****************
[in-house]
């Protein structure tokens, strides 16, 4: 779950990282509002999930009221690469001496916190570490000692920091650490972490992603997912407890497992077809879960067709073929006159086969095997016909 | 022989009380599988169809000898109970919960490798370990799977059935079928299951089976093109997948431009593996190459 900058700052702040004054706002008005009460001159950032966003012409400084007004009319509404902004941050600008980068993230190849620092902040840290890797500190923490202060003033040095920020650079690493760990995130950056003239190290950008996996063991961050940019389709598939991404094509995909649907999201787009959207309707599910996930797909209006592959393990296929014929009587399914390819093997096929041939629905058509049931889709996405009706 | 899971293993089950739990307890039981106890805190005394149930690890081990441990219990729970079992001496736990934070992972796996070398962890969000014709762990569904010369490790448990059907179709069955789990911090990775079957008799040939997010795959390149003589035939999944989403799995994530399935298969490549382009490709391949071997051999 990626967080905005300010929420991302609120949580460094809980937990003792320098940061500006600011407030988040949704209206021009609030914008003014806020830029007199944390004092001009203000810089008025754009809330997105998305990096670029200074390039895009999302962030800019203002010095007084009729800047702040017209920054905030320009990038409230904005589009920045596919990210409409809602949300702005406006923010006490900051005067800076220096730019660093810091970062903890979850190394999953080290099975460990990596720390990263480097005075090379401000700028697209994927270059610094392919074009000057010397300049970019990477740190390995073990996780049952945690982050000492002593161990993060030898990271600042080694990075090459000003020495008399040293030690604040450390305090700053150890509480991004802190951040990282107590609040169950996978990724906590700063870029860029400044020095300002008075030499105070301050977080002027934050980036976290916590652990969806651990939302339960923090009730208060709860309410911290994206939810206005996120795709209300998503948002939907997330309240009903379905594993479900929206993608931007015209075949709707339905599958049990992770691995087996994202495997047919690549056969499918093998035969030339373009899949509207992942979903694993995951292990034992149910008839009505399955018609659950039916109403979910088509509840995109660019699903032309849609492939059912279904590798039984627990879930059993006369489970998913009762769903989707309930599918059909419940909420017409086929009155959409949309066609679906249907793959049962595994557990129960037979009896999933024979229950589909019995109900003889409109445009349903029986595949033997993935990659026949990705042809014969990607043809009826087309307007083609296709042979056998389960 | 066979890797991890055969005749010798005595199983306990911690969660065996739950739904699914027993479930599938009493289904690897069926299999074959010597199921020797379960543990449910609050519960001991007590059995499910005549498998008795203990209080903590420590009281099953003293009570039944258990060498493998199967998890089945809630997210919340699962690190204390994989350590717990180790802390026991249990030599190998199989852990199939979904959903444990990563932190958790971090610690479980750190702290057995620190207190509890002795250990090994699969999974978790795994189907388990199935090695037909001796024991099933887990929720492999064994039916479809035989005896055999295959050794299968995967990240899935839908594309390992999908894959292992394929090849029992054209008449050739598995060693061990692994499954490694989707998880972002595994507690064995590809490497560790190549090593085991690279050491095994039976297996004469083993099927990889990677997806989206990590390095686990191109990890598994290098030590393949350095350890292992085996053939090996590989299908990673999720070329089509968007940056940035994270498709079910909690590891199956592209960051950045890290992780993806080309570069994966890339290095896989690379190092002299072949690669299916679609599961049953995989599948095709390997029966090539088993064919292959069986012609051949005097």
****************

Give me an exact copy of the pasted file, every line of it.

[in-house]
């Protein structure tokens, strides 16, 4: 779950990282509002999930009221690469001496916190570490000692920091650490972490992603997912407890497992077809879960067709073929006159086969095997016909 | 022989009380599988169809000898109970919960490798370990799977059935079928299951089976093109997948431009593996190459 900058700052702040004054706002008005009460001159950032966003012409400084007004009319509404902004941050600008980068993230190849620092902040840290890797500190923490202060003033040095920020650079690493760990995130950056003239190290950008996996063991961050940019389709598939991404094509995909649907999201787009959207309707599910996930797909209006592959393990296929014929009587399914390819093997096929041939629905058509049931889709996405009706 | 899971293993089950739990307890039981106890805190005394149930690890081990441990219990729970079992001496736990934070992972796996070398962890969000014709762990569904010369490790448990059907179709069955789990911090990775079957008799040939997010795959390149003589035939999944989403799995994530399935298969490549382009490709391949071997051999 990626967080905005300010929420991302609120949580460094809980937990003792320098940061500006600011407030988040949704209206021009609030914008003014806020830029007199944390004092001009203000810089008025754009809330997105998305990096670029200074390039895009999302962030800019203002010095007084009729800047702040017209920054905030320009990038409230904005589009920045596919990210409409809602949300702005406006923010006490900051005067800076220096730019660093810091970062903890979850190394999953080290099975460990990596720390990263480097005075090379401000700028697209994927270059610094392919074009000057010397300049970019990477740190390995073990996780049952945690982050000492002593161990993060030898990271600042080694990075090459000003020495008399040293030690604040450390305090700053150890509480991004802190951040990282107590609040169950996978990724906590700063870029860029400044020095300002008075030499105070301050977080002027934050980036976290916590652990969806651990939302339960923090009730208060709860309410911290994206939810206005996120795709209300998503948002939907997330309240009903379905594993479900929206993608931007015209075949709707339905599958049990992770691995087996994202495997047919690549056969499918093998035969030339373009899949509207992942979903694993995951292990034992149910008839009505399955018609659950039916109403979910088509509840995109660019699903032309849609492939059912279904590798039984627990879930059993006369489970998913009762769903989707309930599918059909419940909420017409086929009155959409949309066609679906249907793959049962595994557990129960037979009896999933024979229950589909019995109900003889409109445009349903029986595949033997993935990659026949990705042809014969990607043809009826087309307007083609296709042979056998389960 | 066979890797991890055969005749010798005595199983306990911690969660065996739950739904699914027993479930599938009493289904690897069926299999074959010597199921020797379960543990449910609050519960001991007590059995499910005549498998008795203990209080903590420590009281099953003293009570039944258990060498493998199967998890089945809630997210919340699962690190204390994989350590717990180790802390026991249990030599190998199989852990199939979904959903444990990563932190958790971090610690479980750190702290057995620190207190509890002795250990090994699969999974978790795994189907388990199935090695037909001796024991099933887990929720492999064994039916479809035989005896055999295959050794299968995967990240899935839908594309390992999908894959292992394929090849029992054209008449050739598995060693061990692994499954490694989707998880972002595994507690064995590809490497560790190549090593085991690279050491095994039976297996004469083993099927990889990677997806989206990590390095686990191109990890598994290098030590393949350095350890292992085996053939090996590989299908990673999720070329089509968007940056940035994270498709079910909690590891199956592209960051950045890290992780993806080309570069994966890339290095896989690379190092002299072949690669299916679609599961049953995989599948095709390997029966090539088993064919292959069986012609051949005097």